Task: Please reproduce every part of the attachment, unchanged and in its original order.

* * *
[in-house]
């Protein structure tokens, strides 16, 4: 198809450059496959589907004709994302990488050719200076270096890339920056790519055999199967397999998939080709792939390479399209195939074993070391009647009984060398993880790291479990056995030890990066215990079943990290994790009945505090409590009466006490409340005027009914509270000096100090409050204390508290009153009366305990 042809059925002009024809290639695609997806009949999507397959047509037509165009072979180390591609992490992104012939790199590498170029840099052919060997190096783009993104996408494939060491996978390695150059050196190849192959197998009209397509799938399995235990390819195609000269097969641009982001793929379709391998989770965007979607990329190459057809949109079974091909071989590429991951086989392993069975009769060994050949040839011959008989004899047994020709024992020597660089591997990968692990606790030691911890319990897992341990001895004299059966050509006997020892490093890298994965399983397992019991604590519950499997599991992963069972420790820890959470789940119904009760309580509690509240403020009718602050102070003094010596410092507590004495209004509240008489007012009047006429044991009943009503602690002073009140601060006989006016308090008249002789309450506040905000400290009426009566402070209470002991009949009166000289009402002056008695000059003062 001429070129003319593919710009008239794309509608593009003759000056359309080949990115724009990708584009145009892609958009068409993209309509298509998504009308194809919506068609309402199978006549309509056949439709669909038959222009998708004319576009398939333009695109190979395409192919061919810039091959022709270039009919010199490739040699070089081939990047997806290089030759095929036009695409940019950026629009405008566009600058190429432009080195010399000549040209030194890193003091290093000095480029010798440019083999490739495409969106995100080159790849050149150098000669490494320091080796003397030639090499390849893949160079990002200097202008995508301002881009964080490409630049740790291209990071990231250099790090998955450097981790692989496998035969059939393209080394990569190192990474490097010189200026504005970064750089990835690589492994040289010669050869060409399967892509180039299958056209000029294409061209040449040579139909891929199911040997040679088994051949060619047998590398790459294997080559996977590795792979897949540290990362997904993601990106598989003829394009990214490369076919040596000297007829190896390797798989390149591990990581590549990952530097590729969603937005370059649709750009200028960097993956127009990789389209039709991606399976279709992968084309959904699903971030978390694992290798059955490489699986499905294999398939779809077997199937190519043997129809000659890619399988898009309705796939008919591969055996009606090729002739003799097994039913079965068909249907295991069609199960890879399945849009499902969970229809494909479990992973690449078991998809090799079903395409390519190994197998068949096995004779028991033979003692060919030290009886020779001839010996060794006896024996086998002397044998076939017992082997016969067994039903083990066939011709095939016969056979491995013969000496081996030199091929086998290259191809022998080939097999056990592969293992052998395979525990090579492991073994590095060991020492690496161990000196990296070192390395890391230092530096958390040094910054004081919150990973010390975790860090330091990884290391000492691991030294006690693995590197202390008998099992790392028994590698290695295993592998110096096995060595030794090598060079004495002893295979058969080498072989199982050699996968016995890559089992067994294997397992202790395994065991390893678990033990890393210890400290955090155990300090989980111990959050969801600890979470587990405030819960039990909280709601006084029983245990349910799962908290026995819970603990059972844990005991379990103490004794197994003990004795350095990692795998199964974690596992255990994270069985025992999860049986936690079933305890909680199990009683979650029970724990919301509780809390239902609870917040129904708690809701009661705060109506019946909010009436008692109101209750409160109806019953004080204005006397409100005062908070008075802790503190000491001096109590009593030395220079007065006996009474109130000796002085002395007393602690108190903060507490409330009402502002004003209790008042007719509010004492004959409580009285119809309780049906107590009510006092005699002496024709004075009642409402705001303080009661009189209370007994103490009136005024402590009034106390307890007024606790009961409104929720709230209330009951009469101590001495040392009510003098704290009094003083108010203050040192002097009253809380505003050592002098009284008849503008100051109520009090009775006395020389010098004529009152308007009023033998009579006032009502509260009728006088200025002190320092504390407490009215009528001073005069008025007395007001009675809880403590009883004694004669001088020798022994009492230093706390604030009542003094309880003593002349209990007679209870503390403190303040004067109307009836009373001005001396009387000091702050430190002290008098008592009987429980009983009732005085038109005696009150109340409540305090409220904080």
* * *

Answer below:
[in-house]
């Protein structure tokens, strides 16, 4: 198809450059496959589907004709994302990488050719200076270096890339920056790519055999199967397999998939080709792939390479399209195939074993070391009647009984060398993880790291479990056995030890990066215990079943990290994790009945505090409590009466006490409340005027009914509270000096100090409050204390508290009153009366305990 042809059925002009024809290639695609997806009949999507397959047509037509165009072979180390591609992490992104012939790199590498170029840099052919060997190096783009993104996408494939060491996978390695150059050196190849192959197998009209397509799938399995235990390819195609000269097969641009982001793929379709391998989770965007979607990329190459057809949109079974091909071989590429991951086989392993069975009769060994050949040839011959008989004899047994020709024992020597660089591997990968692990606790030691911890319990897992341990001895004299059966050509006997020892490093890298994965399983397992019991604590519950499997599991992963069972420790820890959470789940119904009760309580509690509240403020009718602050102070003094010596410092507590004495209004509240008489007012009047006429044991009943009503602690002073009140601060006989006016308090008249002789309450506040905000400290009426009566402070209470002991009949009166000289009402002056008695000059003062 001429070129003319593919710009008239794309509608593009003759000056359309080949990115724009990708584009145009892609958009068409993209309509298509998504009308194809919506068609309402199978006549309509056949439709669909038959222009998708004319576009398939333009695109190979395409192919061919810039091959022709270039009919010199490739040699070089081939990047997806290089030759095929036009695409940019950026629009405008566009600058190429432009080195010399000549040209030194890193003091290093000095480029010798440019083999490739495409969106995100080159790849050149150098000669490494320091080796003397030639090499390849893949160079990002200097202008995508301002881009964080490409630049740790291209990071990231250099790090998955450097981790692989496998035969059939393209080394990569190192990474490097010189200026504005970064750089990835690589492994040289010669050869060409399967892509180039299958056209000029294409061209040449040579139909891929199911040997040679088994051949060619047998590398790459294997080559996977590795792979897949540290990362997904993601990106598989003829394009990214490369076919040596000297007829190896390797798989390149591990990581590549990952530097590729969603937005370059649709750009200028960097993956127009990789389209039709991606399976279709992968084309959904699903971030978390694992290798059955490489699986499905294999398939779809077997199937190519043997129809000659890619399988898009309705796939008919591969055996009606090729002739003799097994039913079965068909249907295991069609199960890879399945849009499902969970229809494909479990992973690449078991998809090799079903395409390519190994197998068949096995004779028991033979003692060919030290009886020779001839010996060794006896024996086998002397044998076939017992082997016969067994039903083990066939011709095939016969056979491995013969000496081996030199091929086998290259191809022998080939097999056990592969293992052998395979525990090579492991073994590095060991020492690496161990000196990296070192390395890391230092530096958390040094910054004081919150990973010390975790860090330091990884290391000492691991030294006690693995590197202390008998099992790392028994590698290695295993592998110096096995060595030794090598060079004495002893295979058969080498072989199982050699996968016995890559089992067994294997397992202790395994065991390893678990033990890393210890400290955090155990300090989980111990959050969801600890979470587990405030819960039990909280709601006084029983245990349910799962908290026995819970603990059972844990005991379990103490004794197994003990004795350095990692795998199964974690596992255990994270069985025992999860049986936690079933305890909680199990009683979650029970724990919301509780809390239902609870917040129904708690809701009661705060109506019946909010009436008692109101209750409160109806019953004080204005006397409100005062908070008075802790503190000491001096109590009593030395220079007065006996009474109130000796002085002395007393602690108190903060507490409330009402502002004003209790008042007719509010004492004959409580009285119809309780049906107590009510006092005699002496024709004075009642409402705001303080009661009189209370007994103490009136005024402590009034106390307890007024606790009961409104929720709230209330009951009469101590001495040392009510003098704290009094003083108010203050040192002097009253809380505003050592002098009284008849503008100051109520009090009775006395020389010098004529009152308007009023033998009579006032009502509260009728006088200025002190320092504390407490009215009528001073005069008025007395007001009675809880403590009883004694004669001088020798022994009492230093706390604030009542003094309880003593002349209990007679209870503390403190303040004067109307009836009373001005001396009387000091702050430190002290008098008592009987429980009983009732005085038109005696009150109340409540305090409220904080």